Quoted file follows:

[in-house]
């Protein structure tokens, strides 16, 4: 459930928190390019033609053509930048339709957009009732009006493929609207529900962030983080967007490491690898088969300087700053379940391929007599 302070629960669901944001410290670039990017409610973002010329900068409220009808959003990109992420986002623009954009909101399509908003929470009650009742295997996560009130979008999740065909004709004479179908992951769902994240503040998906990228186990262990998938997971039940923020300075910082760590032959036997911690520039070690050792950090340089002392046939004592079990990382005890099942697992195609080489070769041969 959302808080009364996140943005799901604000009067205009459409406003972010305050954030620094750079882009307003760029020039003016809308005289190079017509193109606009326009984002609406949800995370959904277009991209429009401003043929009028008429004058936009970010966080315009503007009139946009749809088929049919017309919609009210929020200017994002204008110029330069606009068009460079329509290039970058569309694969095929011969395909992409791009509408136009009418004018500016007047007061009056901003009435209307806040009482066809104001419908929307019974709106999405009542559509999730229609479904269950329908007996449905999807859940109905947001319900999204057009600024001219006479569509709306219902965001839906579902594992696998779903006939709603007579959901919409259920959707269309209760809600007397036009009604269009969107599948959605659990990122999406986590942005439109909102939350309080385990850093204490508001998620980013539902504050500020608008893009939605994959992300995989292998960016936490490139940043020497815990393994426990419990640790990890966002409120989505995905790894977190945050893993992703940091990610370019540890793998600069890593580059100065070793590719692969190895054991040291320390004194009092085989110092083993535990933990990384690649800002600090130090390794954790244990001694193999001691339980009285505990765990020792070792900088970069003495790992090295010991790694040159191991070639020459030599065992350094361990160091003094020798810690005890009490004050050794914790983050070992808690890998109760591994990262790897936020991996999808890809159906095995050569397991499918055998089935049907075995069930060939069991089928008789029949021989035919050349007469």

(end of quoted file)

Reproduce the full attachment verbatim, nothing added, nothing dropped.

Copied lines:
[in-house]
């Protein structure tokens, strides 16, 4: 459930928190390019033609053509930048339709957009009732009006493929609207529900962030983080967007490491690898088969300087700053379940391929007599 302070629960669901944001410290670039990017409610973002010329900068409220009808959003990109992420986002623009954009909101399509908003929470009650009742295997996560009130979008999740065909004709004479179908992951769902994240503040998906990228186990262990998938997971039940923020300075910082760590032959036997911690520039070690050792950090340089002392046939004592079990990382005890099942697992195609080489070769041969 959302808080009364996140943005799901604000009067205009459409406003972010305050954030620094750079882009307003760029020039003016809308005289190079017509193109606009326009984002609406949800995370959904277009991209429009401003043929009028008429004058936009970010966080315009503007009139946009749809088929049919017309919609009210929020200017994002204008110029330069606009068009460079329509290039970058569309694969095929011969395909992409791009509408136009009418004018500016007047007061009056901003009435209307806040009482066809104001419908929307019974709106999405009542559509999730229609479904269950329908007996449905999807859940109905947001319900999204057009600024001219006479569509709306219902965001839906579902594992696998779903006939709603007579959901919409259920959707269309209760809600007397036009009604269009969107599948959605659990990122999406986590942005439109909102939350309080385990850093204490508001998620980013539902504050500020608008893009939605994959992300995989292998960016936490490139940043020497815990393994426990419990640790990890966002409120989505995905790894977190945050893993992703940091990610370019540890793998600069890593580059100065070793590719692969190895054991040291320390004194009092085989110092083993535990933990990384690649800002600090130090390794954790244990001694193999001691339980009285505990765990020792070792900088970069003495790992090295010991790694040159191991070639020459030599065992350094361990160091003094020798810690005890009490004050050794914790983050070992808690890998109760591994990262790897936020991996999808890809159906095995050569397991499918055998089935049907075995069930060939069991089928008789029949021989035919050349007469």